Pennsylvania, USA – Sales are soaring at H & K Equipment in Coraopolis, just outside of Pittsburgh, Pennsylvania. And General Manager Patrick Koch is quick to give President Donald Trump a lot of the credit.

Koch said orders for his industrial equipment – heavy duty forklifts, lift trucks and giant railcar movers – started pouring in after the 2016 elections.

“We noticed an uptick right away,” said Koch on a recent tour of the business that his father started in the1980s.

“A lot of people were waiting in 2016 to spend money until after November. It was like an opening of the floodgates right after that,” he told Al Jazeera.

Tax cuts this year have only added to what he described as “consumer confidence”, making his clients willing to invest in new equipment. In 2018, he hired 55 new employees, a 20 percent increase in his workforce, each worker getting paid, he said, no less than $22 an hour.

His biggest problem now is finding mechanics who are qualified to build and repair his machines.

Pennsylvania has been a testing ground for many of President’s Trump’s economic policies, benefiting from both the deregulation of coal mining and natural gas and the imposition of tariffs on foreign-made steel. But here in the 17th Congressional District, home to H & K, Republicans have reason to be worried in November’s midterm elections. Democrats believe they can flip the seat currently held by Keith Rothfus, and perhaps five more in the state, as they attempt to regain the majority in Congress.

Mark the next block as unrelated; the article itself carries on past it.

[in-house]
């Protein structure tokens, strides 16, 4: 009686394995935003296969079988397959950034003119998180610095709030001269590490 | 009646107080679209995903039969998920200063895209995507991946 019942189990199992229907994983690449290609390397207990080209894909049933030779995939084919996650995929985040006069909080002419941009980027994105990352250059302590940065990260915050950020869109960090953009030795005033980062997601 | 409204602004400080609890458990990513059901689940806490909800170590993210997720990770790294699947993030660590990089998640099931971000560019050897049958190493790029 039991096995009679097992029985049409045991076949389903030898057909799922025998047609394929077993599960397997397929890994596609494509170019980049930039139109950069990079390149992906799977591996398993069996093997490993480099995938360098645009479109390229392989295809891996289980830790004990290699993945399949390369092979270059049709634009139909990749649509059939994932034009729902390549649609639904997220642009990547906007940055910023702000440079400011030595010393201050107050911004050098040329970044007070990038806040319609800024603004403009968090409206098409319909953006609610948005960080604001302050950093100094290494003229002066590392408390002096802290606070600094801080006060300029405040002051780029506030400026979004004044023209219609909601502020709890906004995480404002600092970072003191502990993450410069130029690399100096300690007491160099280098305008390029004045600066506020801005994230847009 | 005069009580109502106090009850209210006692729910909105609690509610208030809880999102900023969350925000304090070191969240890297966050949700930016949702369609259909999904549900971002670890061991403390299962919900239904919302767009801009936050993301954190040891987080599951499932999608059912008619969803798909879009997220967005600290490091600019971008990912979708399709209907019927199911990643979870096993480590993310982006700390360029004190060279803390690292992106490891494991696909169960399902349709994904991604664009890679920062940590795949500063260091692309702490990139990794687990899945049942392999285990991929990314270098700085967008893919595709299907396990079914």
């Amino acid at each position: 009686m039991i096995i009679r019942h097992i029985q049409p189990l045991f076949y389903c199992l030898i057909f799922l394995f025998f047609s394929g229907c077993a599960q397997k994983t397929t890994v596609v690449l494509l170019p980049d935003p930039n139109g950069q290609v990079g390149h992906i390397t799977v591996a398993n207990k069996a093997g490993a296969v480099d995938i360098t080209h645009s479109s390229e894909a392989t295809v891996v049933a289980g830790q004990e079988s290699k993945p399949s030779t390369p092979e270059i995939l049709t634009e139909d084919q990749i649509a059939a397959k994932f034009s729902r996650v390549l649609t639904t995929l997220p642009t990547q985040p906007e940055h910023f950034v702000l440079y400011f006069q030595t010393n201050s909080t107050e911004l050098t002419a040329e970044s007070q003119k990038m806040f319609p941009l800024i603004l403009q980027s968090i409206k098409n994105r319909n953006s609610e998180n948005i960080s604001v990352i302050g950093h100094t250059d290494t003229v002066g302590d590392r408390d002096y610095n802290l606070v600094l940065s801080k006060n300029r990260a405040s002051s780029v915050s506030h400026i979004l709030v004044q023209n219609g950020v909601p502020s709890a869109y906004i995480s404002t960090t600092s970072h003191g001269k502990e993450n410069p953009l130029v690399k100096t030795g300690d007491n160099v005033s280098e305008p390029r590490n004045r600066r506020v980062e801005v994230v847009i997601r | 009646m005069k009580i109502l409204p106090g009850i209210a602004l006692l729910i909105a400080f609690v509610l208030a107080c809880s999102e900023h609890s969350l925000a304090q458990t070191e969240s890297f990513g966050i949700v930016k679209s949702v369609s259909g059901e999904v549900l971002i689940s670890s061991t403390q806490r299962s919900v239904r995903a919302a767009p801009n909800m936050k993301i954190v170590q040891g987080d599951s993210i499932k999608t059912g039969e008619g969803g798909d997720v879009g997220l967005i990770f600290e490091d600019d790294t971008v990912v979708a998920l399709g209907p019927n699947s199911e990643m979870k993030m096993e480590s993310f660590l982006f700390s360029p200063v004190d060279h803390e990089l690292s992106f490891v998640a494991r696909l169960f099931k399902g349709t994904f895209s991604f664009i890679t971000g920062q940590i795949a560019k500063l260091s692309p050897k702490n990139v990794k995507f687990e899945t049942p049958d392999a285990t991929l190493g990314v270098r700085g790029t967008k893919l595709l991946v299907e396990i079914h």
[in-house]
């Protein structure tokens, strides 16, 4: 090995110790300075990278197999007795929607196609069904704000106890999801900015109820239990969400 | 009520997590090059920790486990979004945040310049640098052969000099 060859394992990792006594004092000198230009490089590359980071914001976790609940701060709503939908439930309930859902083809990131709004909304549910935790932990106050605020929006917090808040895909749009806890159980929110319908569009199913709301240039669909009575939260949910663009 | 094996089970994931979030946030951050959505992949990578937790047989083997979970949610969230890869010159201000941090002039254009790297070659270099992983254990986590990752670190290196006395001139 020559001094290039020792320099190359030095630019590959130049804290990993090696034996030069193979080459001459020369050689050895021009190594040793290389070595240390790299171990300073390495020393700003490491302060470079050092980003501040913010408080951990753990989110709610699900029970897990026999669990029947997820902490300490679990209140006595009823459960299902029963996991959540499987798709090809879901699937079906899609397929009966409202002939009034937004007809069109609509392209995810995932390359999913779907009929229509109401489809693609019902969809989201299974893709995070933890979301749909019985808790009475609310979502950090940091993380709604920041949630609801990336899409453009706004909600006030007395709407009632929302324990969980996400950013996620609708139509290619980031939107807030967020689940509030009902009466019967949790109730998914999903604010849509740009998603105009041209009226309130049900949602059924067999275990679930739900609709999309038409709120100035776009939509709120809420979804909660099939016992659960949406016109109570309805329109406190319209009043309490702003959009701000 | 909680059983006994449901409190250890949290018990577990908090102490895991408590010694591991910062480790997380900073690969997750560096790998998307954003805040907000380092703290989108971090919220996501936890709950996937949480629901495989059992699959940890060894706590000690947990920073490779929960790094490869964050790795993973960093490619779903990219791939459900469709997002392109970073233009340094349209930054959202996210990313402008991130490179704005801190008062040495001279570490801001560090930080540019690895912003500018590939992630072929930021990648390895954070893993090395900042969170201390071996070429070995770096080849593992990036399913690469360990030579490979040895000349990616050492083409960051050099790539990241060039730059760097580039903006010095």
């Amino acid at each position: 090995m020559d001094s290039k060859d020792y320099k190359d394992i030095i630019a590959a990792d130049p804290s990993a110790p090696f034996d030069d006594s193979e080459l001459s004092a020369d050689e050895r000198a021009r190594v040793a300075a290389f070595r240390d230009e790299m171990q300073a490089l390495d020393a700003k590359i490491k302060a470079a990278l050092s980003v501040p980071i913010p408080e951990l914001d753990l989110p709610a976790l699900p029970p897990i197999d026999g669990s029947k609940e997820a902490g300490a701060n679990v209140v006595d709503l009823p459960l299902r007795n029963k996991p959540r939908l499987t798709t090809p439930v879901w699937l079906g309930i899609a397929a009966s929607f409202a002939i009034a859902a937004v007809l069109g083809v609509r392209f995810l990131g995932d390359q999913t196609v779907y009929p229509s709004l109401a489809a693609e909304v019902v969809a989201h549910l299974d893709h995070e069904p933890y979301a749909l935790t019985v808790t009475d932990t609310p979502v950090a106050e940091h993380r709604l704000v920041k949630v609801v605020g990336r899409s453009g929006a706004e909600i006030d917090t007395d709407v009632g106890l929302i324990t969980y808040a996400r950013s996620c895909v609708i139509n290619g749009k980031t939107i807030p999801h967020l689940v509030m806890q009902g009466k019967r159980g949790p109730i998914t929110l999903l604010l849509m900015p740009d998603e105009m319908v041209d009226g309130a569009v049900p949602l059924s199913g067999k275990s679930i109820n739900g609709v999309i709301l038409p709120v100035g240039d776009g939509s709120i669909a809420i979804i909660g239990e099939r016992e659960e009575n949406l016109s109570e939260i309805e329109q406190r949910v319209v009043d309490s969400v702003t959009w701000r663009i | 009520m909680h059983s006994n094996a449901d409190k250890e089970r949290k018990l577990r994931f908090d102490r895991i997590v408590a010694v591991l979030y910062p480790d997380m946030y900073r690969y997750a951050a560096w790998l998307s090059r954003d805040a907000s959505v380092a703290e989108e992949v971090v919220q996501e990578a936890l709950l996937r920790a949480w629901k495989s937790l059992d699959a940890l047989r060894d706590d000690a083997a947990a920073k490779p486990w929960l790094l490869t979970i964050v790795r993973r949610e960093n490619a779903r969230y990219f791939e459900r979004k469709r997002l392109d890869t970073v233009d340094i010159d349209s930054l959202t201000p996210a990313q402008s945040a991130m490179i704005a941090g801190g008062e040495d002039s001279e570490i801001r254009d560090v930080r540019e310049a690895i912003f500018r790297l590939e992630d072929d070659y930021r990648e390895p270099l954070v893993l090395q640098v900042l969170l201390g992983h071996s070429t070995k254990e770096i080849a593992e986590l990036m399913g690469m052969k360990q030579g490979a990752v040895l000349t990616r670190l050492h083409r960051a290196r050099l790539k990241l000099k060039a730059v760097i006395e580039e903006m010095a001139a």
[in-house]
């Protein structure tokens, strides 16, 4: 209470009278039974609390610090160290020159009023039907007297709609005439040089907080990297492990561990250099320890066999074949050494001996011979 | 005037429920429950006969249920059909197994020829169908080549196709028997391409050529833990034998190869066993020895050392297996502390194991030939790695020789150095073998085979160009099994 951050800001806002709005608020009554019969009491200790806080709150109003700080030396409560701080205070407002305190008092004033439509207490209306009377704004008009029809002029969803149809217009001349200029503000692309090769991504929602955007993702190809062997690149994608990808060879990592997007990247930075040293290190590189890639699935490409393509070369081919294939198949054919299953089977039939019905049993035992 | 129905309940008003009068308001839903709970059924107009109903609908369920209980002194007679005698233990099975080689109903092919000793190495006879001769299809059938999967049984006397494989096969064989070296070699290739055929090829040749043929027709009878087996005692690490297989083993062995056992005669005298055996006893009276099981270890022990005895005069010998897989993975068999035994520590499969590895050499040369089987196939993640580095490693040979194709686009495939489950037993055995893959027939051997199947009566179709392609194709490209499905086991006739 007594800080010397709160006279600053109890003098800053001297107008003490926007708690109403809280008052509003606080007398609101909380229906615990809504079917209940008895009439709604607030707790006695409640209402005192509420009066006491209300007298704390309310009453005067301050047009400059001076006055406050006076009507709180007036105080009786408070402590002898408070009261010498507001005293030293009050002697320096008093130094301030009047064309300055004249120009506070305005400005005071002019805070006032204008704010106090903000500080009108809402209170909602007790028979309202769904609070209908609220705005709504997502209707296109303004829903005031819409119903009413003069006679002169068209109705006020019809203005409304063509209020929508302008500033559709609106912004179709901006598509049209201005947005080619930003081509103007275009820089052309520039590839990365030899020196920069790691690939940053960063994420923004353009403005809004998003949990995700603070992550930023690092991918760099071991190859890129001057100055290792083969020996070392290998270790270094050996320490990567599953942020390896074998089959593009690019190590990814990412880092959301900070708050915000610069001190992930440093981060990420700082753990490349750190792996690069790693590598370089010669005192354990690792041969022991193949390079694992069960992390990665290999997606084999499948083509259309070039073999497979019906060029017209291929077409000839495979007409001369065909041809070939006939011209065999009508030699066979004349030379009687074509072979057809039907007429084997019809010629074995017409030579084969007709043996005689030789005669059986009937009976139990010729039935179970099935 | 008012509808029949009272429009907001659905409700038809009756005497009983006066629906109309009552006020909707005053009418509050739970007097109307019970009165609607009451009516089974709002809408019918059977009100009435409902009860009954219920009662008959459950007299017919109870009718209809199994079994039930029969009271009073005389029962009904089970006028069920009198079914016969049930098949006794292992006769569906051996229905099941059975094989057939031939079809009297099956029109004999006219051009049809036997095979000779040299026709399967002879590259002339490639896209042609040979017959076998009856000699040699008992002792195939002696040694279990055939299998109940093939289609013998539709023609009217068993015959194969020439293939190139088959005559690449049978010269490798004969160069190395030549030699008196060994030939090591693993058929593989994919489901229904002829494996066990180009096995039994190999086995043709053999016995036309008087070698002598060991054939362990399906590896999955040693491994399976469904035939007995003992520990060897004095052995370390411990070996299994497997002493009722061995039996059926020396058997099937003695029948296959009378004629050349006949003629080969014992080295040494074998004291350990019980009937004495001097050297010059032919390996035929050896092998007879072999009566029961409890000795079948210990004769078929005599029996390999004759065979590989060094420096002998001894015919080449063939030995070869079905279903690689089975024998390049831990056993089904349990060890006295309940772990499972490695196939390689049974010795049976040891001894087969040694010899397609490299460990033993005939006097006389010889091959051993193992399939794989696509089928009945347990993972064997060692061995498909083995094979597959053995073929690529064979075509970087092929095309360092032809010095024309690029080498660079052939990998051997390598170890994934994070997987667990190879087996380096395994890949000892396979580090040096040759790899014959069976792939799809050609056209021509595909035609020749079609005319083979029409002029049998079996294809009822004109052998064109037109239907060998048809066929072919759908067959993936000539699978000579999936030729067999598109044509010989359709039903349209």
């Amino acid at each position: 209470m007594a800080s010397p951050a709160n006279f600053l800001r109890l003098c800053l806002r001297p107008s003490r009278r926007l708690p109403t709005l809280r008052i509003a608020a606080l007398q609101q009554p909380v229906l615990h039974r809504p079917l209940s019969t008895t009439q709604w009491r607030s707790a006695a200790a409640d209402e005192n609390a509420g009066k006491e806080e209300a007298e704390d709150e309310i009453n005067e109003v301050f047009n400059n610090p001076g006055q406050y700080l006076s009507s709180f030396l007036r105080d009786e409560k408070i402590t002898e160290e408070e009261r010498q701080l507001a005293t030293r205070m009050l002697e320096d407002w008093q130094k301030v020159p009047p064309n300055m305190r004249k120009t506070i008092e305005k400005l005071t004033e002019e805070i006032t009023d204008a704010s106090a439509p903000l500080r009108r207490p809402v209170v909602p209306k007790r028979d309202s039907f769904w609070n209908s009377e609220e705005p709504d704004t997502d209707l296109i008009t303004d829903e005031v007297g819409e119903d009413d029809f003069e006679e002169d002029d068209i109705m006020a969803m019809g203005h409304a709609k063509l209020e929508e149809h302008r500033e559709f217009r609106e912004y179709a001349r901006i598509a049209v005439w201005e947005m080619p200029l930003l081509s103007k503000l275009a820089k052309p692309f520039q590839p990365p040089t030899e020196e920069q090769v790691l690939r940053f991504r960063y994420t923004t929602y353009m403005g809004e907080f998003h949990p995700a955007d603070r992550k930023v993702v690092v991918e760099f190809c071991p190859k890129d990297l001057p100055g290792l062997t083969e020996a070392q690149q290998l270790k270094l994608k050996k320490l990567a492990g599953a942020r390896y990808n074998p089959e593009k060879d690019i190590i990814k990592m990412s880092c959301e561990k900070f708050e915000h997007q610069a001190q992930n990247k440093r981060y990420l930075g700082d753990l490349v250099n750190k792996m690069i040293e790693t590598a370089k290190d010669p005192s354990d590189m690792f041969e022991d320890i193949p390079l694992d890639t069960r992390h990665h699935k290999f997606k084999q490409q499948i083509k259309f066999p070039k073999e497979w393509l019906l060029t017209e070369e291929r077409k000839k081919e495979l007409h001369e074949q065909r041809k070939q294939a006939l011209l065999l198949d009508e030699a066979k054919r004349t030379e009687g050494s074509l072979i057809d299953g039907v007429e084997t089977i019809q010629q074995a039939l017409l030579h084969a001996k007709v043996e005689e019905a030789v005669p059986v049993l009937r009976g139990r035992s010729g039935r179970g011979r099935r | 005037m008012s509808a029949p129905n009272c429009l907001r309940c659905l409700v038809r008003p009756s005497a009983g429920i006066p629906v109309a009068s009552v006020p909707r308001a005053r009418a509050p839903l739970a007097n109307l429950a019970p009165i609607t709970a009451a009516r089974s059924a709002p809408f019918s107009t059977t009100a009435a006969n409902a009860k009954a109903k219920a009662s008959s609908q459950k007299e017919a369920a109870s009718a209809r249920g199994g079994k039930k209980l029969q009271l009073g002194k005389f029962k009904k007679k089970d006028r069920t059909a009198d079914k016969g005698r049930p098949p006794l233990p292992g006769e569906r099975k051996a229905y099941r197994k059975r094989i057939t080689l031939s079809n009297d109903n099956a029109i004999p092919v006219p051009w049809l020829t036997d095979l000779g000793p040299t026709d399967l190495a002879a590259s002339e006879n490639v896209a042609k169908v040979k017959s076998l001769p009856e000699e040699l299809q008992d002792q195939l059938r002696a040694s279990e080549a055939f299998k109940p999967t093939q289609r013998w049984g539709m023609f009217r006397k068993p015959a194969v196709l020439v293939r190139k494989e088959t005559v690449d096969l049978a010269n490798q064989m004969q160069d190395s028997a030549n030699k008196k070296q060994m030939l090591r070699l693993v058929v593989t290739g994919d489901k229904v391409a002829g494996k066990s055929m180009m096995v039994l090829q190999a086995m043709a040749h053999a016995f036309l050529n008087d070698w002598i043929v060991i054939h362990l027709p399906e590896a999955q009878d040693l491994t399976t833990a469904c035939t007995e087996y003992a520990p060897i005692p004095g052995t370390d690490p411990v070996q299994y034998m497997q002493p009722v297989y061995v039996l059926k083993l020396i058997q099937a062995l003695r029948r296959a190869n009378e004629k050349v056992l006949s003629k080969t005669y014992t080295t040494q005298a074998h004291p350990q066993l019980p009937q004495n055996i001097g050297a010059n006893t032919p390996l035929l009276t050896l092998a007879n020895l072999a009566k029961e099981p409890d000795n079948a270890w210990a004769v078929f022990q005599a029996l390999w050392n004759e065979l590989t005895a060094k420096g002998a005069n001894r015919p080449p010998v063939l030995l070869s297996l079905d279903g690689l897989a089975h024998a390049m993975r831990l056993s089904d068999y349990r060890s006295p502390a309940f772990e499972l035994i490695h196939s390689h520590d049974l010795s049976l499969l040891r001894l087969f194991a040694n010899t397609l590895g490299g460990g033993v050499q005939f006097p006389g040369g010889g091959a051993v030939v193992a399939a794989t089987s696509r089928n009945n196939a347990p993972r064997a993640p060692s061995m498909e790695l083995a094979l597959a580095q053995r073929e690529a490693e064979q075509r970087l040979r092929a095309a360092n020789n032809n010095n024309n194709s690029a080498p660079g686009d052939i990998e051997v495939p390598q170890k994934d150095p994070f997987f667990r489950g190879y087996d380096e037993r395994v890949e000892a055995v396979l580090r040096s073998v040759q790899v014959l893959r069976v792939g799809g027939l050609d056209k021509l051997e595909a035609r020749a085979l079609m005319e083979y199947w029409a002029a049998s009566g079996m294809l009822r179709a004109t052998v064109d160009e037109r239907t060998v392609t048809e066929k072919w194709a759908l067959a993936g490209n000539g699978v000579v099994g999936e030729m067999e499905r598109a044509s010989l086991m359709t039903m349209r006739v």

Rothfus, 56, is facing a challenge from Conor Lamb, a 34-year-old former Marine and federal prosecutor. In a strange twist, Lamb is also an incumbent, having just won a special election in the 18th district. The dueling incumbents are running against each other after the courts ruled that the state’s old voting districts had been unconstitutionally drawn. 

The moderate pro-union, pro-natural gas Lamb pulled off his first win in one of the old districts where Donald Trump won over Hillary Clinton by nearly 20 percentage points in 2016. A recent Monmouth University poll now gives him a double digit lead over Rothfus in the 17th district, which is more left leaning.

But Lamb cautioned dozens of volunteers who had gathered at this headquarters in suburban Pittsburgh not to get complacent. He got more than a few laughs when he reminded people of “another candidate” who had done so in a recent election.

In 2016, Trump beat Hillary Clinton in the swing state, much to the surprise of pollsters and pundits. It was a narrow win, just 44,000 votes, and the first time in nearly 30 years Pennsylvania supported a Republican for president.

Healthcare tops voters’ concerns

During a recent speech to rally the volunteers, the smooth-talking Lamb never once said the name Trump.

Throughout the campaign, Lamb has avoided talking about the president. But he has called out House Speaker Paul Ryan for saying he would take away funding from Social Security, Medicare and other “entitlements” to pay for those hefty tax cuts primarily benefiting Wall Street.  

His campaign volunteers, however, say they are motivated by their opposition to Trump. Stacy Vernallis, a volunteer who suffers from a host of medical issues, including cancer said affordable healthcare is her top issue.